Just to cut to the chase: the answer is yes, Mnemosyne involves a lot of sex and a lot of violence; however, for those who don't mind that kind of thing per se, there is much more to discover than meets the eye. While Mnemosyne has an explicit S&M theme, the presentation style is fairly sophisticated and makes it surprisingly palatable. Don't get me wrong, it's as sexist as ever - sexual scenarios predominantly involve women getting impaled, tortured, raped by other women, and Rin getting murdered in every way imaginable whilst scantily clad. In comparison, the closest we get to hot, naked male characters are mindless ‘angels' who rape and eat their way through the women. Miraculously, Mnemosyne avoids coming across as cheap despite that; sex is most of the time a complement rather than the main point of the narrative, and admittedly isn't as distracting as it could be.
More importantly, Mnemosyne remains at all times a plot-driven supernatural mystery; most of the events are clever enough to keep you guessing and extreme enough to keep your eyes glued firmly to the screen. Especially good are the episodes involving Maeno and the sadistic scientist; while her way of dealing with victims surpasses even the sickest imagination, the character developments remain strong enough to offer some very emotional moments.
Still, no matter how well Mnemosyne begins, it's unavoidable that it will stand or fall by how well it ties the various elements of the mystery together - unfortunately, this is precisely where Mnemosyne lets itself down. Similarly to Darker than Black, it is a gory, explosive mystery which never quite finds the right way to outdo itself at the ultimate moment; while the final episode delivers a basic sense of closure, it relies too much on the sexual themes to be fully convincing and comes across as less accomplished than the episodes that came before.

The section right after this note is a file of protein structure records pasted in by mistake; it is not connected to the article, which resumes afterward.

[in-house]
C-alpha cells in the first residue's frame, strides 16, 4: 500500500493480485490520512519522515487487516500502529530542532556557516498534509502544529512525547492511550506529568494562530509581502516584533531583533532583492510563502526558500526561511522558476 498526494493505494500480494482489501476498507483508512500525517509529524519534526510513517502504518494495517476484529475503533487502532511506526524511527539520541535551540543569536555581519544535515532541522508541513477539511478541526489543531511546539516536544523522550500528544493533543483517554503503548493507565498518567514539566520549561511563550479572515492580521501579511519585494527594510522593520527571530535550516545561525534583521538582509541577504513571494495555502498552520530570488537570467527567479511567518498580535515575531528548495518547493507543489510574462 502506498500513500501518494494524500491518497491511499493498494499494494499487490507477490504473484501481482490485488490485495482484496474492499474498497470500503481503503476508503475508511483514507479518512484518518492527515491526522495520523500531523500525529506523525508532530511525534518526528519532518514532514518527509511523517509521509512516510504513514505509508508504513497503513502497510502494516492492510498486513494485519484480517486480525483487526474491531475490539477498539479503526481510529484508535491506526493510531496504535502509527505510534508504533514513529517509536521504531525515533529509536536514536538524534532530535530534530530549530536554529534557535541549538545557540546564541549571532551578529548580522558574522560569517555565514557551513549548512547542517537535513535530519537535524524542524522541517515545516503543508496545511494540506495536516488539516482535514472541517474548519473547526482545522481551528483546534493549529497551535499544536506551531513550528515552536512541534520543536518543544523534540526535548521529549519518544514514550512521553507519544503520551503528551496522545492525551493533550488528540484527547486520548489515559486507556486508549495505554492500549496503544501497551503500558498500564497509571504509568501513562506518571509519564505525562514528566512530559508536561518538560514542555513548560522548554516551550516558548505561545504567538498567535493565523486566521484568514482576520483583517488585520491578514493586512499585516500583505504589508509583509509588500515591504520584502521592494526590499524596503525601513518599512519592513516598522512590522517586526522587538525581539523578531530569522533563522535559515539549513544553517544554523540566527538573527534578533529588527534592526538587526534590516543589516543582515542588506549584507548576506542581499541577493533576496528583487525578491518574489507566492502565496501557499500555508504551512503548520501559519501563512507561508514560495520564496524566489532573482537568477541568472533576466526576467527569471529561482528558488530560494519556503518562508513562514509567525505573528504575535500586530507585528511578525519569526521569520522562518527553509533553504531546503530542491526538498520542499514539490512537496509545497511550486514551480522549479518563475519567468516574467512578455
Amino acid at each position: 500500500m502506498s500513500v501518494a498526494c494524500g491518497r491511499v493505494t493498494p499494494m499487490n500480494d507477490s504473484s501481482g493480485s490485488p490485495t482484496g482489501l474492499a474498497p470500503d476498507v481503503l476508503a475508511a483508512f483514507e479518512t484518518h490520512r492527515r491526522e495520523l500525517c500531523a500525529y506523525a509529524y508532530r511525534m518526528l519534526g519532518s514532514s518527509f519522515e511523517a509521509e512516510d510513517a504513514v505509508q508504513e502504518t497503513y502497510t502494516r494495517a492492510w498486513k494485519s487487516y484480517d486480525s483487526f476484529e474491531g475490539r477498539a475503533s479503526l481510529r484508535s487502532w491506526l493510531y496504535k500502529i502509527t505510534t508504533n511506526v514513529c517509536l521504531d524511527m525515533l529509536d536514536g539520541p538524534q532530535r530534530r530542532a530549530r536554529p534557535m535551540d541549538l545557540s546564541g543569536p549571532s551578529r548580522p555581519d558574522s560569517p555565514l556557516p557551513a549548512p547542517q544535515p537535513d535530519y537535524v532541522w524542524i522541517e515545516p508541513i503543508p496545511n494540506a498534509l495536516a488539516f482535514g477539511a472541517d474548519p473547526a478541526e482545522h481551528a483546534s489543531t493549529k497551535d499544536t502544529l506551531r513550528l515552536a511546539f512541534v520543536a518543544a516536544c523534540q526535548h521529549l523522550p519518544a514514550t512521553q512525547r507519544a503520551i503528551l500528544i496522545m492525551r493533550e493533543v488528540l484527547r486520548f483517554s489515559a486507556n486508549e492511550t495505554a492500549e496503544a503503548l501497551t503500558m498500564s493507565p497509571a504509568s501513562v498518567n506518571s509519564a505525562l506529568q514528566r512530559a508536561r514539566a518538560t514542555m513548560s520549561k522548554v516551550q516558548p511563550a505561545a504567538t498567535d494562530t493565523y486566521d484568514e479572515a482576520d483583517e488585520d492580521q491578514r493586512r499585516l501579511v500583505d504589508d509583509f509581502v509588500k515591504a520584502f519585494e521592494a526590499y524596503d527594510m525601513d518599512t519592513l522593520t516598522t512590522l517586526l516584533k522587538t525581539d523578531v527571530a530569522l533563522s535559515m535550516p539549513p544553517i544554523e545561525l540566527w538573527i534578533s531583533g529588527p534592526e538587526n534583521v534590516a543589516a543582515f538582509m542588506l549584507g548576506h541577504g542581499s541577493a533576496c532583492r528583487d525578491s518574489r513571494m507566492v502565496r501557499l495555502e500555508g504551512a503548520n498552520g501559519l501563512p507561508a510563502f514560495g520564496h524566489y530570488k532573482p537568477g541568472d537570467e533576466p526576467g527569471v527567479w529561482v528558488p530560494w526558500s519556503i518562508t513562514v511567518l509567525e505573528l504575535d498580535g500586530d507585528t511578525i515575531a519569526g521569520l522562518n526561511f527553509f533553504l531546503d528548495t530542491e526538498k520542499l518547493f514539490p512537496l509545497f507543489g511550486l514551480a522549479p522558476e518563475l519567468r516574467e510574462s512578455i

Although Mnemosyne has a few good action sequences, it's the strong atmospheric feel and clean look of the backgrounds and characters that make the series visually delightful. Moreover, since the setting moves from the post-Cold War era to the near future, I find the world of Mnemosyne constantly interesting to observe. One good example is how Mimi deals with the progression of technology across time, from 3 ½ inch floppies to a world where reality and virtual reality coexist as one.
Above all, however, I really like Rin's character design; her green hair is distinctive in a universe where everyone else has normal colouring, and her professional trouser suit and glasses make her immediately believable as a kick-arse detective.
I have not found a better set of opening and closing themes from Spring 2008 than Mnemosyne's - anyone with hair longer than three inches will be head-banging for all it's worth to these singles. ‘Alsatia' by Galneryus, has a fantastically heavy sound, which perfectly captures the pumped and dark style of the narrative, and ‘Cause Disarray' by the same band is great for its catchy chorus and spine-tingling instrumentals (not to mention the epic vocals in both!). Whilst the rest of the score (comprised of metal and synthesised beats) is not memorable in itself, it is highly atmospheric and suitable at all times. This is without a doubt a must-have sound-track.